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Ipomoea is a plant genus that is part of the Convolvulaceae family. It contains about 500 species of annual and perennial shrubs that are native to the Americas, Australia, and Asia. Some of the features in this genus include tubular flowers and twining, vine-like growth. Landscapers utilize these plants along walls or trellises and as ground cover. These plants are prone to insect damage, especially from red spider mites.
The name of this genus is derived from the Greek words ips and homoios which together mean "worm-like." This describes the vine-like growth of most of the species. The common name for these plants is morning glory, but there are variations for each species. For example, Ipomoea pes-caprae is called goat-foot morning glory, while Ipomoea lindheimeri is commonly referred to as Lindheimer's morning glory. Ipomoea lobata, on the other hand, is usually called Spanish flag.
This group of plants is spread throughout most of the world. The range of I. alba is from northern Argentina to Mexico, and into Florida. I. abrupta populates Western Australia, and I. aquatica is native to China.
A commonly cultivated plant from this genus is the heavenly blue variety of Ipomoea rubro-coerulea. This morning glory typically grows 10 feet (about 3 m) in height and spreads about 3 feet (1 m). The foliage consists of gray-green leaves that are heart-shaped. The stems climb onto surrounding plants or structures.
The flowers of heavenly blue are sky-blue with a white center, while the flowers of goat-foot morning glory are violet or pinkish-red. The Spanish flag has multicolored flowers that extend horizontally from one side of the stem. A single stem can have several flowers that change color from red to orange to yellow to white, as the season changes.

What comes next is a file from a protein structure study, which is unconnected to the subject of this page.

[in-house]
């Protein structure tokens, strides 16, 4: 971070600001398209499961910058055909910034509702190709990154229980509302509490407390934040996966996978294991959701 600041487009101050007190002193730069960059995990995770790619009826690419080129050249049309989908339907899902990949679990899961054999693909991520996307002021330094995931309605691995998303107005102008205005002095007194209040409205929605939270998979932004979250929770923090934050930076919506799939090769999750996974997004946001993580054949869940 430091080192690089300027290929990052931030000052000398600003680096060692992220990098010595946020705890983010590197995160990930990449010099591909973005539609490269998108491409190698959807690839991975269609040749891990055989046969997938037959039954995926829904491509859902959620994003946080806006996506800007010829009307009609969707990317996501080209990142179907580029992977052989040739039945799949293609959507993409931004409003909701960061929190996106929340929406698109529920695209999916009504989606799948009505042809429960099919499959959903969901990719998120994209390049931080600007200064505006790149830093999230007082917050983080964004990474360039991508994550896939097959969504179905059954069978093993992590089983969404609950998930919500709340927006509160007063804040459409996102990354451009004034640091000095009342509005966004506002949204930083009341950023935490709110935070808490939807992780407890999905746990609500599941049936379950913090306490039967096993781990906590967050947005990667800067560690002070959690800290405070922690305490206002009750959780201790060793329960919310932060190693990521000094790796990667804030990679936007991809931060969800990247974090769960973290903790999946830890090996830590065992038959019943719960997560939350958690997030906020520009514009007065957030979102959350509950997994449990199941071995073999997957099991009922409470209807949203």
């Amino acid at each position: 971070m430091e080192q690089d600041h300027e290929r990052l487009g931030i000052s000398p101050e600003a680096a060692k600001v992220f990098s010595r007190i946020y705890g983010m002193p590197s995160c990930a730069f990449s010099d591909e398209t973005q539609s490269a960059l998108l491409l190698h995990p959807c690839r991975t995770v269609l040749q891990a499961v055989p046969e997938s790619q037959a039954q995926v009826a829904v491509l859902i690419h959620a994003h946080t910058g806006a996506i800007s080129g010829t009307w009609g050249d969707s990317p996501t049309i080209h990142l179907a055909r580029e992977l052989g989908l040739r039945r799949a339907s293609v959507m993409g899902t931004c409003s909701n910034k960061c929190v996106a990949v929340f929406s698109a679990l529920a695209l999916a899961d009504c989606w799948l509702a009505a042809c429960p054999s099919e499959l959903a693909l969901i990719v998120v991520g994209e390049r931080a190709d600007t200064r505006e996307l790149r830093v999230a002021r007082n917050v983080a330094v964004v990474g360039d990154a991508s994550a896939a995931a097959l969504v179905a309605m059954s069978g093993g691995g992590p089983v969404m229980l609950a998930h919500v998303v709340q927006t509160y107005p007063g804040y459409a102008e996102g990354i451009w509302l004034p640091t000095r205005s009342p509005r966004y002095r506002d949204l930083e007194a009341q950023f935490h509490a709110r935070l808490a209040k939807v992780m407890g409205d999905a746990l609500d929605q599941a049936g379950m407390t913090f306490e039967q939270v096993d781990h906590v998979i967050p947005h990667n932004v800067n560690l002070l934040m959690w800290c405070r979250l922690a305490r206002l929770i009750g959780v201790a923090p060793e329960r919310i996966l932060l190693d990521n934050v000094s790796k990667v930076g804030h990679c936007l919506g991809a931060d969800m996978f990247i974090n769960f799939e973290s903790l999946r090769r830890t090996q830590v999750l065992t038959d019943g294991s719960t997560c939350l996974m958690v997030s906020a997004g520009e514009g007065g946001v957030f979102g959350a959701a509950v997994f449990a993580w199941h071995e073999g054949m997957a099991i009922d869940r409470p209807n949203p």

Most morning glories grow best in well-draining, fertile soil. Heavenly blue can tolerate loamy or sandy soils that have either an acidic or alkaline pH. The area in which the plant grows should be sheltered from wind and exposed to direct sunlight.
Pest infestation is a common problem with plants in the Ipomoea genus. The red spider mite is a tiny red insect that causes the leaves to fade in color and dry up. It also produces webbing on the leaves and stems. Generally, red spider mites are eliminated by applying pesticides or insecticidal soap to the foliage. A natural way to control red spider mites is to introduce predatory insects such as ladybugs and lacewings.
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